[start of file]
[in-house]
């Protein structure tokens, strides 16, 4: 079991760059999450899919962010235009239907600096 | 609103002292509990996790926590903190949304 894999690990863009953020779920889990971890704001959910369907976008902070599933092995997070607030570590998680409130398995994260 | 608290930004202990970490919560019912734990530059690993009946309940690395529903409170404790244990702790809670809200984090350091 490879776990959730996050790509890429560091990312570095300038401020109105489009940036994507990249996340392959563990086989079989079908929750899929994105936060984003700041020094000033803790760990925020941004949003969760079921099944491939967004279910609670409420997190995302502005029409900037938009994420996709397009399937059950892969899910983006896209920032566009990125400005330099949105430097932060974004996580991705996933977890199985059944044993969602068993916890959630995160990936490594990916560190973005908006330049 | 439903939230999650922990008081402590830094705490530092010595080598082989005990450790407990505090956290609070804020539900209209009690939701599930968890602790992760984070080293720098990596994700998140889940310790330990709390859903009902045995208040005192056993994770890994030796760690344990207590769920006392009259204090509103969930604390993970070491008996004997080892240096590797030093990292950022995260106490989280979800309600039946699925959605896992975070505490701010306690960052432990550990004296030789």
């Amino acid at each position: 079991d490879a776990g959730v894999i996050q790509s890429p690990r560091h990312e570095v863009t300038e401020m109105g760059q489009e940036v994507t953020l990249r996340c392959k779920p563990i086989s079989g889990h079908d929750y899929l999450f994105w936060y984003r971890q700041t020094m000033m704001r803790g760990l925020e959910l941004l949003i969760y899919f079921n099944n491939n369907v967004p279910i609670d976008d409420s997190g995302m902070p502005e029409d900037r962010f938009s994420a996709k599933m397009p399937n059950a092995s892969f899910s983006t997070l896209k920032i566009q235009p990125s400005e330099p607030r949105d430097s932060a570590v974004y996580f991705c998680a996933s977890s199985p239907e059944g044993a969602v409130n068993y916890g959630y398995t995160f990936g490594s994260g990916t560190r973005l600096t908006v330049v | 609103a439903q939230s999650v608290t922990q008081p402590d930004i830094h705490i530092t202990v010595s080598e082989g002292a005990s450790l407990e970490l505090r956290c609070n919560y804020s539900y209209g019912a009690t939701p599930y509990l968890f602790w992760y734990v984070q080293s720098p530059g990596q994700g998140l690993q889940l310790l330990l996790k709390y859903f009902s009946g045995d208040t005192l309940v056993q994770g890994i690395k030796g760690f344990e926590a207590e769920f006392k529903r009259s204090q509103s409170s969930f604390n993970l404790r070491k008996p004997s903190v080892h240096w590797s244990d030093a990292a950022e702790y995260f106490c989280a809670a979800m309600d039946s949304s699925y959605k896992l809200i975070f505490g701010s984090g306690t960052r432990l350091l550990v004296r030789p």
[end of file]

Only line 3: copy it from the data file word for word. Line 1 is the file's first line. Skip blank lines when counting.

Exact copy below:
């Amino acid at each position: 079991d490879a776990g959730v894999i996050q790509s890429p690990r560091h990312e570095v863009t300038e401020m109105g760059q489009e940036v994507t953020l990249r996340c392959k779920p563990i086989s079989g889990h079908d929750y899929l999450f994105w936060y984003r971890q700041t020094m000033m704001r803790g760990l925020e959910l941004l949003i969760y899919f079921n099944n491939n369907v967004p279910i609670d976008d409420s997190g995302m902070p502005e029409d900037r962010f938009s994420a996709k599933m397009p399937n059950a092995s892969f899910s983006t997070l896209k920032i566009q235009p990125s400005e330099p607030r949105d430097s932060a570590v974004y996580f991705c998680a996933s977890s199985p239907e059944g044993a969602v409130n068993y916890g959630y398995t995160f990936g490594s994260g990916t560190r973005l600096t908006v330049v | 609103a439903q939230s999650v608290t922990q008081p402590d930004i830094h705490i530092t202990v010595s080598e082989g002292a005990s450790l407990e970490l505090r956290c609070n919560y804020s539900y209209g019912a009690t939701p599930y509990l968890f602790w992760y734990v984070q080293s720098p530059g990596q994700g998140l690993q889940l310790l330990l996790k709390y859903f009902s009946g045995d208040t005192l309940v056993q994770g890994i690395k030796g760690f344990e926590a207590e769920f006392k529903r009259s204090q509103s409170s969930f604390n993970l404790r070491k008996p004997s903190v080892h240096w590797s244990d030093a990292a950022e702790y995260f106490c989280a809670a979800m309600d039946s949304s699925y959605k896992l809200i975070f505490g701010s984090g306690t960052r432990l350091l550990v004296r030789p």